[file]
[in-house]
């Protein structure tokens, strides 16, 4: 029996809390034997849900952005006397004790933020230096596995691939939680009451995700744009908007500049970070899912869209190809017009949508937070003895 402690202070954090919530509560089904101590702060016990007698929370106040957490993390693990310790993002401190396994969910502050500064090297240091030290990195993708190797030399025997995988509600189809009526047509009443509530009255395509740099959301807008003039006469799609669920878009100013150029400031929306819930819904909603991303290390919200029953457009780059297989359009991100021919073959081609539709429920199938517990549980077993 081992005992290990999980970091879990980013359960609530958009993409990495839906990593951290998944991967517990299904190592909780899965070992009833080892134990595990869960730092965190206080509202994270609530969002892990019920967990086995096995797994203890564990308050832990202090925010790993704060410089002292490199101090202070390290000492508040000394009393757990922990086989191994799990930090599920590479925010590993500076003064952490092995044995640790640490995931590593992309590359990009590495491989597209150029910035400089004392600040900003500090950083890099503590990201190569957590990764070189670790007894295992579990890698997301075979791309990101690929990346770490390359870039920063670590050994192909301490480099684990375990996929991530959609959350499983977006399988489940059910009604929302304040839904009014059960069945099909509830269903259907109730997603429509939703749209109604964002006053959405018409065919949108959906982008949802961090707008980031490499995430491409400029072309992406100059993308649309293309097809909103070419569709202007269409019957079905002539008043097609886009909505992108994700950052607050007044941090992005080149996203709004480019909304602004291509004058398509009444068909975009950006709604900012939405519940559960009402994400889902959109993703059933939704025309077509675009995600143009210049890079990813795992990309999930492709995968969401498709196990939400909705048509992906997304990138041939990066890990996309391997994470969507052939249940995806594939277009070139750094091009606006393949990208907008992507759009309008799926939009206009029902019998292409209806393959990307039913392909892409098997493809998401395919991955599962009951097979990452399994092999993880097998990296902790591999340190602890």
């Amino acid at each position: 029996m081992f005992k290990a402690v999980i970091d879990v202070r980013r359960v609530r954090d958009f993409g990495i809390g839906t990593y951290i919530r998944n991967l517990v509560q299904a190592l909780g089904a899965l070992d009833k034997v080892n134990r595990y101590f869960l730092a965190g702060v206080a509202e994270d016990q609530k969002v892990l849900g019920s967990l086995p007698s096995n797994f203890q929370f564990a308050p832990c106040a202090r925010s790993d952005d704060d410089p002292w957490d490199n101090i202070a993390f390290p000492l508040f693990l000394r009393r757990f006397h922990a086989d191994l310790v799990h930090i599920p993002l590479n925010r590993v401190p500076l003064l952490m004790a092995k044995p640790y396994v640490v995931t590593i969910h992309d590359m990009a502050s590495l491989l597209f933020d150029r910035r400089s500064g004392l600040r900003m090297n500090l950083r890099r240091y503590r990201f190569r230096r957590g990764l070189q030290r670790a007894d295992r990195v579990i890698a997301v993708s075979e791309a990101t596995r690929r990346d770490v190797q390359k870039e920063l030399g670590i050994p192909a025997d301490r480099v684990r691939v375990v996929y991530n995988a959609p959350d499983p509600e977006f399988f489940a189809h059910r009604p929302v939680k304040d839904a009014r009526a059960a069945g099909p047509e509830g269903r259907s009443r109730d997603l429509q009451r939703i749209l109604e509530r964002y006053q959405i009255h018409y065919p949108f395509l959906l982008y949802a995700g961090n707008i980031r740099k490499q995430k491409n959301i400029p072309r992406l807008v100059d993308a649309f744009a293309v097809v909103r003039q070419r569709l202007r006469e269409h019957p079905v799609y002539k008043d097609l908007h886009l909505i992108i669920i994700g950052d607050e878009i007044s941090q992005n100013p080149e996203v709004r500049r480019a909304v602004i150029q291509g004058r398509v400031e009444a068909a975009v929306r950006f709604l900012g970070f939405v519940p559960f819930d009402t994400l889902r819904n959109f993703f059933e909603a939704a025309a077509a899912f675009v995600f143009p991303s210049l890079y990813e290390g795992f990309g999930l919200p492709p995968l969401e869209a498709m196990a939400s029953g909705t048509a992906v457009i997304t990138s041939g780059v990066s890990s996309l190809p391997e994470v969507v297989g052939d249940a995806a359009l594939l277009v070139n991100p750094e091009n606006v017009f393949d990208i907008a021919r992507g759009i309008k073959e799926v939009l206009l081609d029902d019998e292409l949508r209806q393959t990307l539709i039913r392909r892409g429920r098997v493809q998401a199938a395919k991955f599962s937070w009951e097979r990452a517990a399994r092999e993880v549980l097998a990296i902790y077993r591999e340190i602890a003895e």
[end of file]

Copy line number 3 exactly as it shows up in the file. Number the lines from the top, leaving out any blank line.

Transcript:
């Amino acid at each position: 029996m081992f005992k290990a402690v999980i970091d879990v202070r980013r359960v609530r954090d958009f993409g990495i809390g839906t990593y951290i919530r998944n991967l517990v509560q299904a190592l909780g089904a899965l070992d009833k034997v080892n134990r595990y101590f869960l730092a965190g702060v206080a509202e994270d016990q609530k969002v892990l849900g019920s967990l086995p007698s096995n797994f203890q929370f564990a308050p832990c106040a202090r925010s790993d952005d704060d410089p002292w957490d490199n101090i202070a993390f390290p000492l508040f693990l000394r009393r757990f006397h922990a086989d191994l310790v799990h930090i599920p993002l590479n925010r590993v401190p500076l003064l952490m004790a092995k044995p640790y396994v640490v995931t590593i969910h992309d590359m990009a502050s590495l491989l597209f933020d150029r910035r400089s500064g004392l600040r900003m090297n500090l950083r890099r240091y503590r990201f190569r230096r957590g990764l070189q030290r670790a007894d295992r990195v579990i890698a997301v993708s075979e791309a990101t596995r690929r990346d770490v190797q390359k870039e920063l030399g670590i050994p192909a025997d301490r480099v684990r691939v375990v996929y991530n995988a959609p959350d499983p509600e977006f399988f489940a189809h059910r009604p929302v939680k304040d839904a009014r009526a059960a069945g099909p047509e509830g269903r259907s009443r109730d997603l429509q009451r939703i749209l109604e509530r964002y006053q959405i009255h018409y065919p949108f395509l959906l982008y949802a995700g961090n707008i980031r740099k490499q995430k491409n959301i400029p072309r992406l807008v100059d993308a649309f744009a293309v097809v909103r003039q070419r569709l202007r006469e269409h019957p079905v799609y002539k008043d097609l908007h886009l909505i992108i669920i994700g950052d607050e878009i007044s941090q992005n100013p080149e996203v709004r500049r480019a909304v602004i150029q291509g004058r398509v400031e009444a068909a975009v929306r950006f709604l900012g970070f939405v519940p559960f819930d009402t994400l889902r819904n959109f993703f059933e909603a939704a025309a077509a899912f675009v995600f143009p991303s210049l890079y990813e290390g795992f990309g999930l919200p492709p995968l969401e869209a498709m196990a939400s029953g909705t048509a992906v457009i997304t990138s041939g780059v990066s890990s996309l190809p391997e994470v969507v297989g052939d249940a995806a359009l594939l277009v070139n991100p750094e091009n606006v017009f393949d990208i907008a021919r992507g759009i309008k073959e799926v939009l206009l081609d029902d019998e292409l949508r209806q393959t990307l539709i039913r392909r892409g429920r098997v493809q998401a199938a395919k991955f599962s937070w009951e097979r990452a517990a399994r092999e993880v549980l097998a990296i902790y077993r591999e340190i602890a003895e």